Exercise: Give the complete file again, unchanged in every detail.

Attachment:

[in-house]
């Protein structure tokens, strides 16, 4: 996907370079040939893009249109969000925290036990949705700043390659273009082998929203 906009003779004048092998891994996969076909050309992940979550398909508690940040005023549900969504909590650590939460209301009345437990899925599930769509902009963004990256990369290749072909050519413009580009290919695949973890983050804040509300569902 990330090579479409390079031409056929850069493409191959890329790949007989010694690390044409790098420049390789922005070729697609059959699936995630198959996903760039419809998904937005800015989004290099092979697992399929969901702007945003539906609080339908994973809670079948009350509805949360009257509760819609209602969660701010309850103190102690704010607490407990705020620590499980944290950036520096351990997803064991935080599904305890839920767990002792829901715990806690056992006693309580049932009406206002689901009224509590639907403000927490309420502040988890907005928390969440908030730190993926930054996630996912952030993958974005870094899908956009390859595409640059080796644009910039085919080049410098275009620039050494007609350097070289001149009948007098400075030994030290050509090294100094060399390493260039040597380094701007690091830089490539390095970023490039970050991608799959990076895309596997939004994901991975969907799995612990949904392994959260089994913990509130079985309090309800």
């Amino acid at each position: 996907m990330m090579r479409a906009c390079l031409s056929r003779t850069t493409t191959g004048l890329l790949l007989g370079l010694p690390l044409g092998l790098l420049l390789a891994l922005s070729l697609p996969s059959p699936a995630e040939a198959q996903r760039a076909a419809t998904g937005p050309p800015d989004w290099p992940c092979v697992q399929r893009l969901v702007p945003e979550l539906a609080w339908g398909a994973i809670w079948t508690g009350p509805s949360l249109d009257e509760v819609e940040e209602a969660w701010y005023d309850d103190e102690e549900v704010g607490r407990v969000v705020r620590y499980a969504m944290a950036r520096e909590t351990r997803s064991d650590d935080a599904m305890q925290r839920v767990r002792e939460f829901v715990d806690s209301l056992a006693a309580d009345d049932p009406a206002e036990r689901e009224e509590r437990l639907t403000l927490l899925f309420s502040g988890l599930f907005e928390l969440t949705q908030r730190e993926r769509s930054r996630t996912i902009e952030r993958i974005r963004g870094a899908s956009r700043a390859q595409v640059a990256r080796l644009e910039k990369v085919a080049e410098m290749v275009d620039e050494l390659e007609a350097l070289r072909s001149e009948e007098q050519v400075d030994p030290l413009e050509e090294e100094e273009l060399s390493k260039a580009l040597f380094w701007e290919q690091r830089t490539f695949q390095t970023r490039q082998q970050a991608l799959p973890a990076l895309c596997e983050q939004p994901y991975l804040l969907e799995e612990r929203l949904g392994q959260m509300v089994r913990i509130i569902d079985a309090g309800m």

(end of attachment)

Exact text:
[in-house]
């Protein structure tokens, strides 16, 4: 996907370079040939893009249109969000925290036990949705700043390659273009082998929203 906009003779004048092998891994996969076909050309992940979550398909508690940040005023549900969504909590650590939460209301009345437990899925599930769509902009963004990256990369290749072909050519413009580009290919695949973890983050804040509300569902 990330090579479409390079031409056929850069493409191959890329790949007989010694690390044409790098420049390789922005070729697609059959699936995630198959996903760039419809998904937005800015989004290099092979697992399929969901702007945003539906609080339908994973809670079948009350509805949360009257509760819609209602969660701010309850103190102690704010607490407990705020620590499980944290950036520096351990997803064991935080599904305890839920767990002792829901715990806690056992006693309580049932009406206002689901009224509590639907403000927490309420502040988890907005928390969440908030730190993926930054996630996912952030993958974005870094899908956009390859595409640059080796644009910039085919080049410098275009620039050494007609350097070289001149009948007098400075030994030290050509090294100094060399390493260039040597380094701007690091830089490539390095970023490039970050991608799959990076895309596997939004994901991975969907799995612990949904392994959260089994913990509130079985309090309800």
């Amino acid at each position: 996907m990330m090579r479409a906009c390079l031409s056929r003779t850069t493409t191959g004048l890329l790949l007989g370079l010694p690390l044409g092998l790098l420049l390789a891994l922005s070729l697609p996969s059959p699936a995630e040939a198959q996903r760039a076909a419809t998904g937005p050309p800015d989004w290099p992940c092979v697992q399929r893009l969901v702007p945003e979550l539906a609080w339908g398909a994973i809670w079948t508690g009350p509805s949360l249109d009257e509760v819609e940040e209602a969660w701010y005023d309850d103190e102690e549900v704010g607490r407990v969000v705020r620590y499980a969504m944290a950036r520096e909590t351990r997803s064991d650590d935080a599904m305890q925290r839920v767990r002792e939460f829901v715990d806690s209301l056992a006693a309580d009345d049932p009406a206002e036990r689901e009224e509590r437990l639907t403000l927490l899925f309420s502040g988890l599930f907005e928390l969440t949705q908030r730190e993926r769509s930054r996630t996912i902009e952030r993958i974005r963004g870094a899908s956009r700043a390859q595409v640059a990256r080796l644009e910039k990369v085919a080049e410098m290749v275009d620039e050494l390659e007609a350097l070289r072909s001149e009948e007098q050519v400075d030994p030290l413009e050509e090294e100094e273009l060399s390493k260039a580009l040597f380094w701007e290919q690091r830089t490539f695949q390095t970023r490039q082998q970050a991608l799959p973890a990076l895309c596997e983050q939004p994901y991975l804040l969907e799995e612990r929203l949904g392994q959260m509300v089994r913990i509130i569902d079985a309090g309800m």